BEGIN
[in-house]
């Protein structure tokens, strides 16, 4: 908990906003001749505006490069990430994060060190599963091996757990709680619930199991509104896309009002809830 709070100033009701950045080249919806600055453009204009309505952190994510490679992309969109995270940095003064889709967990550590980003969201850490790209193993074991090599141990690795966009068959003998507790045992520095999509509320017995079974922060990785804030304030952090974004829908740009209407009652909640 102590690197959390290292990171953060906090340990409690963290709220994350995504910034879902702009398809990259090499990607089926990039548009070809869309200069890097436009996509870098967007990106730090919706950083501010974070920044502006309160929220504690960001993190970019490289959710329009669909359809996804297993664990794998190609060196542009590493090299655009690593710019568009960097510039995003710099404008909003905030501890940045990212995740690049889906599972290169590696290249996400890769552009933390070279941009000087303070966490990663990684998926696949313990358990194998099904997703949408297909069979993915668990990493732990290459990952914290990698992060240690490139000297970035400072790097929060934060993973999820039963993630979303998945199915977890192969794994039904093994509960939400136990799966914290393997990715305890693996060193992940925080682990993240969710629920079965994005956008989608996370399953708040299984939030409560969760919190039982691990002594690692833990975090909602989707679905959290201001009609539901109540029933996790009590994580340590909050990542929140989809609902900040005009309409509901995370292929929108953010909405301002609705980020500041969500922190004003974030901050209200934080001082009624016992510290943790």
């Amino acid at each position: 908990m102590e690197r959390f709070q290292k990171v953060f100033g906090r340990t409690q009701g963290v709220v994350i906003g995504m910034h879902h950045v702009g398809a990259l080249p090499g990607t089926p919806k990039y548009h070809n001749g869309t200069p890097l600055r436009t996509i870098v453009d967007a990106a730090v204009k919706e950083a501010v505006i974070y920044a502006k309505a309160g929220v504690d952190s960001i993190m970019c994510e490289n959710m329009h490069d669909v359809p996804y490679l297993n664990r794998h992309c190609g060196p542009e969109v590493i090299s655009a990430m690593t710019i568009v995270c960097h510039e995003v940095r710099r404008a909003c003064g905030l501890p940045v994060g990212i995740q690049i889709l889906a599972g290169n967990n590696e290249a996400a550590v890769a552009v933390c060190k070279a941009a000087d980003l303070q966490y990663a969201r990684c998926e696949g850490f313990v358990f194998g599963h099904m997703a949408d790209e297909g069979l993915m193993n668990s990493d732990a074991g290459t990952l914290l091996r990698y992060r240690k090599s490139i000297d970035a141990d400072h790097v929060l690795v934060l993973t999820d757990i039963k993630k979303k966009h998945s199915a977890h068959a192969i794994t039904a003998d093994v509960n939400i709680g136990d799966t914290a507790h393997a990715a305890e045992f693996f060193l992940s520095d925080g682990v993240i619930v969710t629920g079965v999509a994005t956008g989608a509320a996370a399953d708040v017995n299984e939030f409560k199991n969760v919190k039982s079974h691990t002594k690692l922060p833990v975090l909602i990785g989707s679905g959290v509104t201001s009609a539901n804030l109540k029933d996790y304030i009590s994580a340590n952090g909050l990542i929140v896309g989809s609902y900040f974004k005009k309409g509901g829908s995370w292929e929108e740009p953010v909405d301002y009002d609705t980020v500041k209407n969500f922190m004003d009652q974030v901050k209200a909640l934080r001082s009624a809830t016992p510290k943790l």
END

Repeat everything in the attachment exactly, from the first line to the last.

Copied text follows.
[in-house]
């Protein structure tokens, strides 16, 4: 908990906003001749505006490069990430994060060190599963091996757990709680619930199991509104896309009002809830 709070100033009701950045080249919806600055453009204009309505952190994510490679992309969109995270940095003064889709967990550590980003969201850490790209193993074991090599141990690795966009068959003998507790045992520095999509509320017995079974922060990785804030304030952090974004829908740009209407009652909640 102590690197959390290292990171953060906090340990409690963290709220994350995504910034879902702009398809990259090499990607089926990039548009070809869309200069890097436009996509870098967007990106730090919706950083501010974070920044502006309160929220504690960001993190970019490289959710329009669909359809996804297993664990794998190609060196542009590493090299655009690593710019568009960097510039995003710099404008909003905030501890940045990212995740690049889906599972290169590696290249996400890769552009933390070279941009000087303070966490990663990684998926696949313990358990194998099904997703949408297909069979993915668990990493732990290459990952914290990698992060240690490139000297970035400072790097929060934060993973999820039963993630979303998945199915977890192969794994039904093994509960939400136990799966914290393997990715305890693996060193992940925080682990993240969710629920079965994005956008989608996370399953708040299984939030409560969760919190039982691990002594690692833990975090909602989707679905959290201001009609539901109540029933996790009590994580340590909050990542929140989809609902900040005009309409509901995370292929929108953010909405301002609705980020500041969500922190004003974030901050209200934080001082009624016992510290943790």
């Amino acid at each position: 908990m102590e690197r959390f709070q290292k990171v953060f100033g906090r340990t409690q009701g963290v709220v994350i906003g995504m910034h879902h950045v702009g398809a990259l080249p090499g990607t089926p919806k990039y548009h070809n001749g869309t200069p890097l600055r436009t996509i870098v453009d967007a990106a730090v204009k919706e950083a501010v505006i974070y920044a502006k309505a309160g929220v504690d952190s960001i993190m970019c994510e490289n959710m329009h490069d669909v359809p996804y490679l297993n664990r794998h992309c190609g060196p542009e969109v590493i090299s655009a990430m690593t710019i568009v995270c960097h510039e995003v940095r710099r404008a909003c003064g905030l501890p940045v994060g990212i995740q690049i889709l889906a599972g290169n967990n590696e290249a996400a550590v890769a552009v933390c060190k070279a941009a000087d980003l303070q966490y990663a969201r990684c998926e696949g850490f313990v358990f194998g599963h099904m997703a949408d790209e297909g069979l993915m193993n668990s990493d732990a074991g290459t990952l914290l091996r990698y992060r240690k090599s490139i000297d970035a141990d400072h790097v929060l690795v934060l993973t999820d757990i039963k993630k979303k966009h998945s199915a977890h068959a192969i794994t039904a003998d093994v509960n939400i709680g136990d799966t914290a507790h393997a990715a305890e045992f693996f060193l992940s520095d925080g682990v993240i619930v969710t629920g079965v999509a994005t956008g989608a509320a996370a399953d708040v017995n299984e939030f409560k199991n969760v919190k039982s079974h691990t002594k690692l922060p833990v975090l909602i990785g989707s679905g959290v509104t201001s009609a539901n804030l109540k029933d996790y304030i009590s994580a340590n952090g909050l990542i929140v896309g989809s609902y900040f974004k005009k309409g509901g829908s995370w292929e929108e740009p953010v909405d301002y009002d609705t980020v500041k209407n969500f922190m004003d009652q974030v901050k209200a909640l934080r001082s009624a809830t016992p510290k943790l």